The Jewish Daily Forward welcomes reader comments in order to promote thoughtful discussion on issues of importance to the Jewish community. In the interest of maintaining a civil forum, The Jewish Daily Forwardrequires that all commenters be appropriately respectful toward our writers, other commenters and the subjects of the articles. Vigorous debate and reasoned critique are welcome; name-calling and personal invective are not. While we generally do not seek to edit or actively moderate comments, our spam filter prevents most links and certain key words from being posted and The Jewish Daily Forward reserves the right to remove comments for any reason.

Find us on Facebook!
  • Undeterred by the conflict, 24 Jews participated in the first ever Jewish National Fund— JDate singles trip to Israel. Translation: Jews age 30 to 45 travelled to Israel to get it on in the sun, with a side of hummus.
  • "It pains and shocks me to say this, but here goes: My father was right all along. He always told me, as I spouted liberal talking points at the Shabbos table and challenged his hawkish views on Israel and the Palestinians to his unending chagrin, that I would one day change my tune." Have you had a similar experience?
  • "'What’s this, mommy?' she asked, while pulling at the purple sleeve to unwrap this mysterious little gift mom keeps hidden in the inside pocket of her bag. Oh boy, how do I answer?"
  • "I fear that we are witnessing the end of politics in the Israeli-Palestinian conflict. I see no possibility for resolution right now. I look into the future and see only a void." What do you think?
  • Not a gazillionaire? Take the "poor door."
  • "We will do what we must to protect our people. We have that right. We are not less deserving of life and quiet than anyone else. No more apologies."
  • "Woody Allen should have quit while he was ahead." Ezra Glinter's review of "Magic in the Moonlight":
  • Jon Stewart responds to his critics: “Look, obviously there are many strong opinions on this. But just merely mentioning Israel or questioning in any way the effectiveness or humanity of Israel’s policies is not the same thing as being pro-Hamas.”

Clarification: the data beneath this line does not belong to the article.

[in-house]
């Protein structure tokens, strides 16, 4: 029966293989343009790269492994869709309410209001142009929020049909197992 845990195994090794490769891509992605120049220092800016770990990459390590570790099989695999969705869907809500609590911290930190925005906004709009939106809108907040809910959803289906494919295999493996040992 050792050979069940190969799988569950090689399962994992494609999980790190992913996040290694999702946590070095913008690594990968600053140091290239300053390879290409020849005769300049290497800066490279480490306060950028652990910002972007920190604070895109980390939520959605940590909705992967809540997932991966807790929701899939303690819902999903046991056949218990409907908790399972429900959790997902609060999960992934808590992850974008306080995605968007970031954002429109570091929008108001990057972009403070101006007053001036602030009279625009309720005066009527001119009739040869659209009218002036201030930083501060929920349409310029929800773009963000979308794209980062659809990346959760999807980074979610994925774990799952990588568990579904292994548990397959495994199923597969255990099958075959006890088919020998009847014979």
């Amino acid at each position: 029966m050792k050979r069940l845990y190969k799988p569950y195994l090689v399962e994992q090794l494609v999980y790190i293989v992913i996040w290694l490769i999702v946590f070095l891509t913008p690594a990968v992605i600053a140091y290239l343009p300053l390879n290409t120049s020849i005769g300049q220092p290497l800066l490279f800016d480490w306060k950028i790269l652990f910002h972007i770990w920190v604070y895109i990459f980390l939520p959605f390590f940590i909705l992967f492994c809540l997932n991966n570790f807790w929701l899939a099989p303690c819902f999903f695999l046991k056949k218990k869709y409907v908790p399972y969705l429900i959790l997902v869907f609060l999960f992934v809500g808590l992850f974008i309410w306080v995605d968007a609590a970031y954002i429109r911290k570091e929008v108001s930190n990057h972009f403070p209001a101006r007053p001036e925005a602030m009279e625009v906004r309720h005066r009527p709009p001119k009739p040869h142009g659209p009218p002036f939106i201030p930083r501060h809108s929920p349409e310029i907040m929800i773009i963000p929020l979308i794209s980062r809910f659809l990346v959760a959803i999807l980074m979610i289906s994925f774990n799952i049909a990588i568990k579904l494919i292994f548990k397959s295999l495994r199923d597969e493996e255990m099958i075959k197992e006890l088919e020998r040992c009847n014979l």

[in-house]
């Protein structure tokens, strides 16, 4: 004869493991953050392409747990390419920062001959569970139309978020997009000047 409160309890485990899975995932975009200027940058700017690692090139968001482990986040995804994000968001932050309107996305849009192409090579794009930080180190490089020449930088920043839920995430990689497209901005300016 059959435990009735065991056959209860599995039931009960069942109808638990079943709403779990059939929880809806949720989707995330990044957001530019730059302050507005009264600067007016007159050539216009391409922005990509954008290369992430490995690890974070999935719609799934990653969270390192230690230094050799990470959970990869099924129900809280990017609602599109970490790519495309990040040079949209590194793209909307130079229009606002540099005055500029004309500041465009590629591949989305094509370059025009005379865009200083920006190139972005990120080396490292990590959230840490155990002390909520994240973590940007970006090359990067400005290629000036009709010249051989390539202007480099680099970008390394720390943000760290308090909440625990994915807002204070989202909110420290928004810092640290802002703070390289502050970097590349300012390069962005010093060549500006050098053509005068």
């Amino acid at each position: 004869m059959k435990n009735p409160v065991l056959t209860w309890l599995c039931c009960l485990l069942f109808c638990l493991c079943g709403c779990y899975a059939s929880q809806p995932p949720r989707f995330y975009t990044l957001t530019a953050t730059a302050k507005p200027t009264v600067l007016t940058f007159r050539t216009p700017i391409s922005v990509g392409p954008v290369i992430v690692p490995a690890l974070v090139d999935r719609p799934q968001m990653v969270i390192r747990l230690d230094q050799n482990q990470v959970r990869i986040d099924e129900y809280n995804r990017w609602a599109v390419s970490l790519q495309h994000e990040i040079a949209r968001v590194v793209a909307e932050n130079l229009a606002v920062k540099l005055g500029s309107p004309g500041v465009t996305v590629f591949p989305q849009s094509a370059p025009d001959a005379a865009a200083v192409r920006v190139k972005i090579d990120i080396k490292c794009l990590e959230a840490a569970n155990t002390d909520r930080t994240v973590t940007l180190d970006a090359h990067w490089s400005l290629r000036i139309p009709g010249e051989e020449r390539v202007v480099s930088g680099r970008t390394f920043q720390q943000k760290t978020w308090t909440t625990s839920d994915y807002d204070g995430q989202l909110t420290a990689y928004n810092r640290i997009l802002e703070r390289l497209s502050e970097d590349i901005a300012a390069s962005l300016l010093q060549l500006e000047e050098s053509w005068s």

• "My bat mitzvah party took place in our living room. There were only a few Jewish kids there, and only one from my Sunday school class. She sat in the corner, wearing the right clothes, asking her mom when they could go." The latest in our Promised Lands series — what state should we visit next?
  • Former Israeli National Security Advisor Yaakov Amidror: “A cease-fire will mean that anytime Hamas wants to fight it can. Occupation of Gaza will bring longer-term quiet, but the price will be very high.” What do you think?
  • Should couples sign a pre-pregnancy contract, outlining how caring for the infant will be equally divided between the two parties involved? Just think of it as a ketubah for expectant parents:
  • Many #Israelis can't make it to bomb shelters in time. One of them is Amos Oz.
  • According to Israeli professor Mordechai Kedar, “the only thing that can deter terrorists, like those who kidnapped the children and killed them, is the knowledge that their sister or their mother will be raped."
  • Why does ultra-Orthodox group Agudath Israel of America receive its largest donation from the majority owners of Walmart? Find out here:
  • Woody Allen on the situation in #Gaza: It's “a terrible, tragic thing. Innocent lives are lost left and right, and it’s a horrible situation that eventually has to right itself.”
  • from-cache

Would you like to receive updates about new stories?

We will not share your e-mail address or other personal information.

Already subscribed? Manage your subscription.